EDIT:  Now, I think this criticism would be more sensible if framed around a general criticism of MI4 not really being a movie, but simply 4 setpieces barely linked together.  Because that's definitely how I felt despite thoroughly enjoying the movie.

 

Now, to continue the topic:  the worst kinds of plot devices are the kind of romantic comedies where they eventually have to get 'serious' and contrive ways to keep the 'obvious couple' apart so that they can get back together for the happy ending.  It's so rigidly formulaic and you absolutely know it's coming because so few of these movies veer from it.  They're often not even legitimate obstacles.  It's usually some misunderstanding that would be instantly cleared up if the characters weren't stupid.

 

Also... the gun that is always out of bullets at the worst moment.  (click... click click click)

 

Also... the vehicle that decides to not start at our most excellent moment!  (c'mon, baby!  c'mon girl!)

 

Also... the weapon that slides alllllll the way across the floor as the hero and villain engage in fisticuffs and grappling!

 

Also... the hero not delivering the final death blow because he's the hero.  Gotta wait for the "YOU SHOULDA KILLED ME!" shot so that the hero can kill in self-defense.

 

Really, most of these things are effective tropes for a reason that have just become useless due to the arbitrary way they've been overused.  New life can be breathed into them with great execution, of course.


Edited by mcnooj82 - 12/24/12 at 9:40am
post #7 of 11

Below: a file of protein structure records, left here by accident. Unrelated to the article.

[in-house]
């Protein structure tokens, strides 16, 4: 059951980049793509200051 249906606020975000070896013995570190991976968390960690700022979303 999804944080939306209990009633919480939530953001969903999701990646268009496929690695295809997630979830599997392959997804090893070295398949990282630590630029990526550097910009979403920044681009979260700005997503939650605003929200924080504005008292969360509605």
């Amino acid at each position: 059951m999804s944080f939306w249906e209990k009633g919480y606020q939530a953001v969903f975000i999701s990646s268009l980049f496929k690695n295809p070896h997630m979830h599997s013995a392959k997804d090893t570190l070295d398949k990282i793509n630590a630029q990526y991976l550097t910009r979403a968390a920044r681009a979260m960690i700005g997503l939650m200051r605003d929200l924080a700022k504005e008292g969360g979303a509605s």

James Bond films are replete with these. Gadgets that are introduced, used once, never referenced again even though presumably they would remain useful.

 

Moonraker: The Fountain Pen/Missile launcher. Setup in Bond's briefing with M, used once to save Bond from being centrifuged to death.

 

From Russia with Love: Briefcase with hidden knife and Gold coins!

 

The World is Not Enough: Super Buzz Saw: shown on Bond's tour of the "evil" business, used against him 9 hours later in the film.

 

Etc etc etc. Often these gadgets exist only to get Bond out of one specific trap, or to be the setup for a joke(s) (eg the Gondola Hovercraft in Moonraker that prompts a pigeon to do a double-take and a wino to look at his bottle> Cure laugh track!)


And Doc Phibes needs to lighten up. IT"S CHRISTMAS EVE GODDAMMIT YOU FUCK!

post #8 of 11
Quote:
Originally Posted by Doc Phibes View Post

The running joke of the movie is that all their gadgets keep crapping out on them.  This is even commented on twice in the dialog.  I don't get how you missed that.

 

Not only is it a running joke, it's the theme of the movie that just barely ties it together as a whole.

 

That's what that ending on the pier is all about.  "Nothing worked on this mission... EXCEPT USSSSS!!!!" 

 

(audience coooooos)

 

 

In IRON MAN 2... there was The Ex-Wife.  That was more joke than plot device, of course.

post #9 of 11

When I get on a rollercoaster, I know at some point there's going to be a drop. That doesn't make it any less exhilarating when it happens.

 

Some movie tropes have become tiresome for sure. But many of them still work and are there for a reason. I don't want to live in a world where movies always adhere to ironclad logic or are unpredictable to the point of being dramatically unsatisfying. I'll watch art films if I want that. 

post #10 of 11
post #11 of 11